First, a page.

Fourth Generation Collections: TEI, FRBR, and Canonical Text Services
Classicists still depend upon resources such as the Thesaurus Linguae Graecae digital library of classical Greek and the Packard Humanities Institute Latin Text CD, both of which predate the TEI. These collections contain minimal semantic markup and enode the basic page layout. The Perseus Digital Library began work before, but was an enthusiastic supporter for, the development of the TEI and added substantial semantic markup to its texts, providing a second generation of collection strategy. In the 1990s, projects such as the Making of America and JStor introduced a third generation of collection that combined industrial image scanning, library metadata and light TEI encoding of OCR-generated text.
We are now beginning to develop fourth-generation collections, which integrate carefully curated TEI transcriptions with often elaborate markup along with OCR generated text from much larger collections. In a fourth generation collection, a single TEI transcription can serve as a model against which many other editions can be checked, corrected, collated and receive initial, automatically generated tagging. The Cybereditions Project, funded by the Mellon Foundation, is beginning work on a fourth generation collection for classics. This new collection is using the Open Content Alliance infrastructure to digitize editions for every major Greek and Latin author. For the first time, classicists will have access not only to transcribed texts but to the full page images and scholarly apparatus of scholarly editions for every major classical author.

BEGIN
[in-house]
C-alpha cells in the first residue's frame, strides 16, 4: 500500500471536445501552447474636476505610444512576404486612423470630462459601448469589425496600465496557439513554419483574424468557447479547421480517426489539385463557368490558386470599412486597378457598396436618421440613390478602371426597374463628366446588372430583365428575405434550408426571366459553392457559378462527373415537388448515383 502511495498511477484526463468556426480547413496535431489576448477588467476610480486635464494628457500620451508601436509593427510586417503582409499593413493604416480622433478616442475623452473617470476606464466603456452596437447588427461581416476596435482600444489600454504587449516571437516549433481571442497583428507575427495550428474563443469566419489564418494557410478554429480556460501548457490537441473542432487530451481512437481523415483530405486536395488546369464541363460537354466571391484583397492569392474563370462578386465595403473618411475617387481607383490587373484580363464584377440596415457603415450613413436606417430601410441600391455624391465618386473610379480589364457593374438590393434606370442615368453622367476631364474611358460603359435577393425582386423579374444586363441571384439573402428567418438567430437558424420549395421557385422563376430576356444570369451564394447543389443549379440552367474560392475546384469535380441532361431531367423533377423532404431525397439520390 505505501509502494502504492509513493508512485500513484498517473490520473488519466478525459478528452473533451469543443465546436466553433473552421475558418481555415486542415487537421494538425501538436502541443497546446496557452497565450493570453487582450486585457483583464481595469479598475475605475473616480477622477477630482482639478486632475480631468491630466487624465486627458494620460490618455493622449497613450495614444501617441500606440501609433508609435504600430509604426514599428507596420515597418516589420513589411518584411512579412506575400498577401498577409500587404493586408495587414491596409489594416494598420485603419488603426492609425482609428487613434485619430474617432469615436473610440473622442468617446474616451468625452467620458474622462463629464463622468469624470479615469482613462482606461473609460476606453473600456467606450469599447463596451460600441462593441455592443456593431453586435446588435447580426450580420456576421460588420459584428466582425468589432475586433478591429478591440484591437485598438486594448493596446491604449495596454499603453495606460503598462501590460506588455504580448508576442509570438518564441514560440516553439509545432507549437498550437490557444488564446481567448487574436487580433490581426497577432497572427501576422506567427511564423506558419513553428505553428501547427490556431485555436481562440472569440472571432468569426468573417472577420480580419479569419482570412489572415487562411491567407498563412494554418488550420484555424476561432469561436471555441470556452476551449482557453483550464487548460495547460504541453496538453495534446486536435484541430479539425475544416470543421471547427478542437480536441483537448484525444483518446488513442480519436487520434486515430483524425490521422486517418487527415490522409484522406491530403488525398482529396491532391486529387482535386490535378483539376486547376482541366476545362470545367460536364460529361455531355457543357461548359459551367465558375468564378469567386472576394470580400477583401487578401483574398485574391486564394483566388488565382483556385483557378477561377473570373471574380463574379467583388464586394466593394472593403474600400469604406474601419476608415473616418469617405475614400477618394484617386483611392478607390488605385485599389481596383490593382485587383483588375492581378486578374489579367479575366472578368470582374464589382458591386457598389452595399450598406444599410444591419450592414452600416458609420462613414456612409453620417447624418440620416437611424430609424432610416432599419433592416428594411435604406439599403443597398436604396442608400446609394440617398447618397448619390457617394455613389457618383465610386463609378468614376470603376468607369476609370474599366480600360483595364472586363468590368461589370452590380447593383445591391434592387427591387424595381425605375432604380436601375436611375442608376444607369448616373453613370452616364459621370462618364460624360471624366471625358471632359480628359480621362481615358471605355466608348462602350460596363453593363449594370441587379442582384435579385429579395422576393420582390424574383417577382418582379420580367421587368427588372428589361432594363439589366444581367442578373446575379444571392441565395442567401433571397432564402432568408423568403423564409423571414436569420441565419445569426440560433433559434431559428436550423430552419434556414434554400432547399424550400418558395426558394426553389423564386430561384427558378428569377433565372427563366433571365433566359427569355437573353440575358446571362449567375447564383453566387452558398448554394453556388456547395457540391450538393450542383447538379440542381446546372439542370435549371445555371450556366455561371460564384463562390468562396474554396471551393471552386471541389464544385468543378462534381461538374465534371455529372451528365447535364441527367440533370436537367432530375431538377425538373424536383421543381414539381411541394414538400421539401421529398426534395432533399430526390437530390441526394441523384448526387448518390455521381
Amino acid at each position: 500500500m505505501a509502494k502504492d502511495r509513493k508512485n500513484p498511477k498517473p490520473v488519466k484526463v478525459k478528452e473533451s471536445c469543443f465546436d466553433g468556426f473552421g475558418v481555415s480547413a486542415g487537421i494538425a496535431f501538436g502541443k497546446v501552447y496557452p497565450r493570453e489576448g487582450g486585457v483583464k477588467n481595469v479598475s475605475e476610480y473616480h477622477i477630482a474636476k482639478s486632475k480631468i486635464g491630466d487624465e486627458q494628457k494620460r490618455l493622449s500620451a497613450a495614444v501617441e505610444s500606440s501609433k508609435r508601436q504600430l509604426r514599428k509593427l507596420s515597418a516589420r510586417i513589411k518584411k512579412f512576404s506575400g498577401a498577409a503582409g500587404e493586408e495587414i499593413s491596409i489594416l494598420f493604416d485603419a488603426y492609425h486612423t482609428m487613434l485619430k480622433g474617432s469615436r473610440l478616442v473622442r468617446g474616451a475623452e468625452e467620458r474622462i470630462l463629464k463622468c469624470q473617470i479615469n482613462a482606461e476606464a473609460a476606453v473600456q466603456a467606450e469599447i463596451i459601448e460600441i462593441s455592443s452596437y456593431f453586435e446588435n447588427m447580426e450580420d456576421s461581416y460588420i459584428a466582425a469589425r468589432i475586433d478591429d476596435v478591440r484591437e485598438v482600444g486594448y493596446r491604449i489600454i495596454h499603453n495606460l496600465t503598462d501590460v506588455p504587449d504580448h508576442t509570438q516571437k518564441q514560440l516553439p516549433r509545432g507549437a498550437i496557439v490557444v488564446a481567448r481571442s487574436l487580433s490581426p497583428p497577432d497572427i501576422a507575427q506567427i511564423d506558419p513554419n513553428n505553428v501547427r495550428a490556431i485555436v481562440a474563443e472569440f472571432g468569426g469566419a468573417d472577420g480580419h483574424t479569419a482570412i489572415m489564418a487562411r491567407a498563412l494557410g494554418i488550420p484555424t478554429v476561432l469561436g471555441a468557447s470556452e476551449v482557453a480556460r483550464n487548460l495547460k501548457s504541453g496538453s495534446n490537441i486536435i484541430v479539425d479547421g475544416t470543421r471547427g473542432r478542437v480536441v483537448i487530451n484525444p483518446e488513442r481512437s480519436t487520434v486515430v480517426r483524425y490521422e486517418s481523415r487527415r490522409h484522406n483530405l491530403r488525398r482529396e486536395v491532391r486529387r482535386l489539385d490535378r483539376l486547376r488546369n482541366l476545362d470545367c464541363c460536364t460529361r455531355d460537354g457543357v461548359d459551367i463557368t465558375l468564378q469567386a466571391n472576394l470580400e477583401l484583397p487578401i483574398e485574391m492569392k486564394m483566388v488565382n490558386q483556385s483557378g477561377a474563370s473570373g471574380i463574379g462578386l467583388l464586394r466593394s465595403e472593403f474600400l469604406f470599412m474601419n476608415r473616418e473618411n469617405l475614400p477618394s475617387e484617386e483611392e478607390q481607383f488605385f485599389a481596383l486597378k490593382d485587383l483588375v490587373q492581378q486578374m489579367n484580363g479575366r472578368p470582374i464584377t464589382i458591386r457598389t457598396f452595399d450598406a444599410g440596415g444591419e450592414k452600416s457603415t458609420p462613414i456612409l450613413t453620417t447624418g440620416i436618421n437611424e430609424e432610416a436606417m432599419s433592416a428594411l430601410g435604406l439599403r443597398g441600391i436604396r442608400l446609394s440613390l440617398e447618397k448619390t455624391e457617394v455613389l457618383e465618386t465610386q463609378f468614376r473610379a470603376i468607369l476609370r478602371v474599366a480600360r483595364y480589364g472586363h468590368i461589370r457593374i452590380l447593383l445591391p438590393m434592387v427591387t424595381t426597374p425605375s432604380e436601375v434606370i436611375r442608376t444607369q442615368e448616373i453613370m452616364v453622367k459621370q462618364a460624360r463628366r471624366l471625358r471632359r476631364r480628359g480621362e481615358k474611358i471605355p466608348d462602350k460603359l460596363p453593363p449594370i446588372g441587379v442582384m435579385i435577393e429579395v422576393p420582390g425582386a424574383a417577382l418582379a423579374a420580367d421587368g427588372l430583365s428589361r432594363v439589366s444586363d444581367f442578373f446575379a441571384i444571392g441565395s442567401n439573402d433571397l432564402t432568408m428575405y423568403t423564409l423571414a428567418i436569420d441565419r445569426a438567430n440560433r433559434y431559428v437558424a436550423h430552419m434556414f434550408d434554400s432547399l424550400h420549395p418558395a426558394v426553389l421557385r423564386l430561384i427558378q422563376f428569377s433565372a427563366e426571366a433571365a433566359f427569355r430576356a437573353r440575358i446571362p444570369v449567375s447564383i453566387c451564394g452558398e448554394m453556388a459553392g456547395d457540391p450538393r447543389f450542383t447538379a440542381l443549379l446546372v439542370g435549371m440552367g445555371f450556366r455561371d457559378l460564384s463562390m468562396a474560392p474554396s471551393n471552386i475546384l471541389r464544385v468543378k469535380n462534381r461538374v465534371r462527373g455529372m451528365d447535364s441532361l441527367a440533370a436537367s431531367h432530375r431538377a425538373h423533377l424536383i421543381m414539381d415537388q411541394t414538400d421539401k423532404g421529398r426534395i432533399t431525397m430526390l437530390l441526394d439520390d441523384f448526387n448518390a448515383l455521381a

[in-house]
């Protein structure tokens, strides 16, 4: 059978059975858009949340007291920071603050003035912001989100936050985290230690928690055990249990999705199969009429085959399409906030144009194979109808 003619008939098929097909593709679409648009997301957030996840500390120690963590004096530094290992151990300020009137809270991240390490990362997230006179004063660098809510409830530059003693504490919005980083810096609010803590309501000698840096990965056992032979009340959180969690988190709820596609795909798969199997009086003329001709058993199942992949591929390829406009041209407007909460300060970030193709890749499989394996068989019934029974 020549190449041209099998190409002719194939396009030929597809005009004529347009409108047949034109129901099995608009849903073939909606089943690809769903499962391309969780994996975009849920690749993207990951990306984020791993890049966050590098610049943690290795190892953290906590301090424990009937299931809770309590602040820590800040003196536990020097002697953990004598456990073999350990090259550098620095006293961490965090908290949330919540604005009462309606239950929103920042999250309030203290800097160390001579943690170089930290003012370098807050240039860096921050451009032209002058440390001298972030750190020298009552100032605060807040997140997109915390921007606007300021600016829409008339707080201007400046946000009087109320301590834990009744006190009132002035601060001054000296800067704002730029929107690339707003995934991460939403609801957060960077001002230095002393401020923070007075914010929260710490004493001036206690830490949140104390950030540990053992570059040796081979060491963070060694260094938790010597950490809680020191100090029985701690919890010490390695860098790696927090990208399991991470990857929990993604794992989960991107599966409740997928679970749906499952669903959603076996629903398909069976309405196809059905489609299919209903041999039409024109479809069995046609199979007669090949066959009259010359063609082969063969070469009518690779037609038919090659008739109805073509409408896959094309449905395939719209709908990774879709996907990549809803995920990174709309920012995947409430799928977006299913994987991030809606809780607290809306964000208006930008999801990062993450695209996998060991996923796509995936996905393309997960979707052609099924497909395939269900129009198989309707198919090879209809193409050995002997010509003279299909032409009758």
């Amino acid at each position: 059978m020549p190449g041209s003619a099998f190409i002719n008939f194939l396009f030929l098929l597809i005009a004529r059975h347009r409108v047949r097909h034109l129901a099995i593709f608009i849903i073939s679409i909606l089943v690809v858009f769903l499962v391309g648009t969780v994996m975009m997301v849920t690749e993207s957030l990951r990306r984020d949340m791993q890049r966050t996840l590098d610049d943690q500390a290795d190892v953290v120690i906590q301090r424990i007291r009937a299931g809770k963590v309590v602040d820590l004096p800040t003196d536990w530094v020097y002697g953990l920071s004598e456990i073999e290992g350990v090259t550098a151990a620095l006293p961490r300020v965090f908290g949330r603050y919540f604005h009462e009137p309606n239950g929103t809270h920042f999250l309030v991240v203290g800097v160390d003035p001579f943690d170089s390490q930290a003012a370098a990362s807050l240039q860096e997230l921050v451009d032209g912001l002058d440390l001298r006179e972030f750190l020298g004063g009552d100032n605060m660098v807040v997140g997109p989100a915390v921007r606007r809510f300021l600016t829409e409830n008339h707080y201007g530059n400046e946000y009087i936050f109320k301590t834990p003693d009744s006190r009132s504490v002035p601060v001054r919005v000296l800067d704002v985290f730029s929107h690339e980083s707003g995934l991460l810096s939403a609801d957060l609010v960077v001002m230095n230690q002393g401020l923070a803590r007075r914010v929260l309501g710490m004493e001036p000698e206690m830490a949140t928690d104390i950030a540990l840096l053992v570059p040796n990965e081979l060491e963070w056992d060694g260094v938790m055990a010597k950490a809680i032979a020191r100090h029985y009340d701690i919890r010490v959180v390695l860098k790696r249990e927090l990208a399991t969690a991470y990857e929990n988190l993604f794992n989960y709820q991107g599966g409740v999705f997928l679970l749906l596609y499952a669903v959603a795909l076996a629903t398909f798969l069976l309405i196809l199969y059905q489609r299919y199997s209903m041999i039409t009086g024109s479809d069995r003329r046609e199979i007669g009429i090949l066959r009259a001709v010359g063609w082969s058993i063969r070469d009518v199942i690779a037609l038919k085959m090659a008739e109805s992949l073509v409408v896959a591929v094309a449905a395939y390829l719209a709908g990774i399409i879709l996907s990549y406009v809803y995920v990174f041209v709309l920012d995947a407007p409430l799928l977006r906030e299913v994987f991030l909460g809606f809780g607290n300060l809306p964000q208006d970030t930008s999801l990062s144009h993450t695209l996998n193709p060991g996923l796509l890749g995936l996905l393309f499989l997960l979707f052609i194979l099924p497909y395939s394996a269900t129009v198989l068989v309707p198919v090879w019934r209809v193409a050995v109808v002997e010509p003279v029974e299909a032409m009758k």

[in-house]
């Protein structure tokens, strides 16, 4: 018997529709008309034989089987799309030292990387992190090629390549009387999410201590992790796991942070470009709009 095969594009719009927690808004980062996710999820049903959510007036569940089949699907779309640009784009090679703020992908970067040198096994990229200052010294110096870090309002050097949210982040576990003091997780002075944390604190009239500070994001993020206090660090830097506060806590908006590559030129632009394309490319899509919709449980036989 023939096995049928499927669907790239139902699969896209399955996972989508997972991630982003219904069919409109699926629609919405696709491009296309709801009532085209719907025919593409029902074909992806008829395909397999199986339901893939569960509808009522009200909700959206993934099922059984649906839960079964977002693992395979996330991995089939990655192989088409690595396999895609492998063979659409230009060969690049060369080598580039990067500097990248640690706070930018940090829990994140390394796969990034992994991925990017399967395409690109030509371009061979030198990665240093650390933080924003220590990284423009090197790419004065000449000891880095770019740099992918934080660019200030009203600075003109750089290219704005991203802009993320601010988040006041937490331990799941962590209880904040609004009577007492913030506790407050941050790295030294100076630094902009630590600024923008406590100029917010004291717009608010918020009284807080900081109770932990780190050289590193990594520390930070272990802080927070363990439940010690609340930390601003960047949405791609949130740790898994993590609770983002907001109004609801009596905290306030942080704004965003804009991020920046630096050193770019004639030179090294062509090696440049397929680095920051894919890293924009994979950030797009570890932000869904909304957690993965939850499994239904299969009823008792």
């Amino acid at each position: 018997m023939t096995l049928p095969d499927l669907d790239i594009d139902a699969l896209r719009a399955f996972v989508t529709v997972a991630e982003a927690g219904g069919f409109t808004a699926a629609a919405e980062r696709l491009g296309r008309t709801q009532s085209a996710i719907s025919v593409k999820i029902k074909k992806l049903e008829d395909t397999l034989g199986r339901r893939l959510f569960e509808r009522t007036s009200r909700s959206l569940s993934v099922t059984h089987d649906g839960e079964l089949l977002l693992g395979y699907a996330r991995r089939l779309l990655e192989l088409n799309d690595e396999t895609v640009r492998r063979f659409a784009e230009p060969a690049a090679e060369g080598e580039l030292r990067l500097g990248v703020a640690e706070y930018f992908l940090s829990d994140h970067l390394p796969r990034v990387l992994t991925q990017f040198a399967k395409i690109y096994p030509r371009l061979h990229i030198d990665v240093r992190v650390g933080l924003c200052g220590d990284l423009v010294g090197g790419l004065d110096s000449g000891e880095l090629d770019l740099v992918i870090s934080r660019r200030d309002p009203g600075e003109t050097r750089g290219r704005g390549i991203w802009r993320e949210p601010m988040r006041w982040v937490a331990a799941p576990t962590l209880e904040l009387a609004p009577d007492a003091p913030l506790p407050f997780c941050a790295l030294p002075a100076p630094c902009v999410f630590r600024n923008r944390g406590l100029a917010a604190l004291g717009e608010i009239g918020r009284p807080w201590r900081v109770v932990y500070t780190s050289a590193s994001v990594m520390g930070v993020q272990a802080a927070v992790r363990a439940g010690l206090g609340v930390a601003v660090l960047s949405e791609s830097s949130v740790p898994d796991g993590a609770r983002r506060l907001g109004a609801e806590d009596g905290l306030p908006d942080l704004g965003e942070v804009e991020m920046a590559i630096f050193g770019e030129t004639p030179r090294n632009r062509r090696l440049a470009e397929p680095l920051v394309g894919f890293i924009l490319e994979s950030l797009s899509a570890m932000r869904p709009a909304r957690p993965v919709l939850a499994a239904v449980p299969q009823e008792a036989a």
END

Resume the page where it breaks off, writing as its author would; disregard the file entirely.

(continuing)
Within this collection, we will use existing TEI-encoded editions of Greek and Latin for automated error correction and collation as well as for markup projection. Where we do not have access to TEI-encoded transcriptions, we will correct multiple editions against each other. We will also test methods with which to project markup from tagged editions to texts generated by OCR.
Fourth generation collections immediately demand that we augment the TEI in two ways.
First, we need to be able to manage not only multiple editions but also versions (e.g., English translations of Greek) and derivatives (commentaries, specialized lexica, indices) of canonical works. We originally developed the concept of Abstract Bibliographic Objects to represent relations of this type but, when the Functional Requirements for Bibliographic Records appeared, we reorganized our bibliographic data to be FRBRcompliant. The FRBR records allow us to create truly comprehensive bibliographic databases, allowing us to move beyond the single-edition checklists on which the TLG Canon of Greek authors and the PHI Latin list of authors and works were based. We now have an infrastructure in which we can associate dozens and even hundreds of versions that have appeared not only in print but in MS form.
Advanced work in classics, however, demands that we go beyond the level of the book and encode as well the canonical citiations (e.g., book/chapter/verse) on which classical scholarship depends. For this we can use TEI encoding within the text but the emerging Canonical Text Services protocol allows us to make collections interoperable even when these use different TEI-based markup to encode the same citation schemes.